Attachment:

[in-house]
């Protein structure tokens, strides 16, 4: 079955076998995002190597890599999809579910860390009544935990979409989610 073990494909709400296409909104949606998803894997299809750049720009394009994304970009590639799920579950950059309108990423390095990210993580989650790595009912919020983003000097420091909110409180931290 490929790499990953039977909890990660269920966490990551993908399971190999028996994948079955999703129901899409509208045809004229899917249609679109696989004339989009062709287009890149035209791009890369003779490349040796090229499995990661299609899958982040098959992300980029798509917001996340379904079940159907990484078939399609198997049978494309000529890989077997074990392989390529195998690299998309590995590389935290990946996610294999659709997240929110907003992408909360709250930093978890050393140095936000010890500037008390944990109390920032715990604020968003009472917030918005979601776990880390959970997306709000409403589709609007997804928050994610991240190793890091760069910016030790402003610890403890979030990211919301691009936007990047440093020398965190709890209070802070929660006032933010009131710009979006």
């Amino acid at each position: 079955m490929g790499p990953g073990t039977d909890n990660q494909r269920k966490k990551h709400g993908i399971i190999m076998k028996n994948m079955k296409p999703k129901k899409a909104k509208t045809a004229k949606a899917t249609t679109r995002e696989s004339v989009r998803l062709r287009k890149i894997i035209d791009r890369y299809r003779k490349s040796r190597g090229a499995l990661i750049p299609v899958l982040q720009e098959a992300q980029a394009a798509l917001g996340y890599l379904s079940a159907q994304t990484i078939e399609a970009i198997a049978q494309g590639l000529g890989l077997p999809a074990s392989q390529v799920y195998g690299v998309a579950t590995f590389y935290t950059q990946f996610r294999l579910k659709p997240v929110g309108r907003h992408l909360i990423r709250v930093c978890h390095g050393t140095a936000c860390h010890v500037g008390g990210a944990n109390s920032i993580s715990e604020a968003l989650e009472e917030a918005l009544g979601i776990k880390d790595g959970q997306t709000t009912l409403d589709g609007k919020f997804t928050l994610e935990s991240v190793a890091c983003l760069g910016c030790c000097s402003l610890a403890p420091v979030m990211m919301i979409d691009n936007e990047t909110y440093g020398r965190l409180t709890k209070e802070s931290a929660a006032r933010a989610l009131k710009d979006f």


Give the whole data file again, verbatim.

[in-house]
């Protein structure tokens, strides 16, 4: 079955076998995002190597890599999809579910860390009544935990979409989610 073990494909709400296409909104949606998803894997299809750049720009394009994304970009590639799920579950950059309108990423390095990210993580989650790595009912919020983003000097420091909110409180931290 490929790499990953039977909890990660269920966490990551993908399971190999028996994948079955999703129901899409509208045809004229899917249609679109696989004339989009062709287009890149035209791009890369003779490349040796090229499995990661299609899958982040098959992300980029798509917001996340379904079940159907990484078939399609198997049978494309000529890989077997074990392989390529195998690299998309590995590389935290990946996610294999659709997240929110907003992408909360709250930093978890050393140095936000010890500037008390944990109390920032715990604020968003009472917030918005979601776990880390959970997306709000409403589709609007997804928050994610991240190793890091760069910016030790402003610890403890979030990211919301691009936007990047440093020398965190709890209070802070929660006032933010009131710009979006």
């Amino acid at each position: 079955m490929g790499p990953g073990t039977d909890n990660q494909r269920k966490k990551h709400g993908i399971i190999m076998k028996n994948m079955k296409p999703k129901k899409a909104k509208t045809a004229k949606a899917t249609t679109r995002e696989s004339v989009r998803l062709r287009k890149i894997i035209d791009r890369y299809r003779k490349s040796r190597g090229a499995l990661i750049p299609v899958l982040q720009e098959a992300q980029a394009a798509l917001g996340y890599l379904s079940a159907q994304t990484i078939e399609a970009i198997a049978q494309g590639l000529g890989l077997p999809a074990s392989q390529v799920y195998g690299v998309a579950t590995f590389y935290t950059q990946f996610r294999l579910k659709p997240v929110g309108r907003h992408l909360i990423r709250v930093c978890h390095g050393t140095a936000c860390h010890v500037g008390g990210a944990n109390s920032i993580s715990e604020a968003l989650e009472e917030a918005l009544g979601i776990k880390d790595g959970q997306t709000t009912l409403d589709g609007k919020f997804t928050l994610e935990s991240v190793a890091c983003l760069g910016c030790c000097s402003l610890a403890p420091v979030m990211m919301i979409d691009n936007e990047t909110y440093g020398r965190l409180t709890k209070e802070s931290a929660a006032r933010a989610l009131k710009d979006f």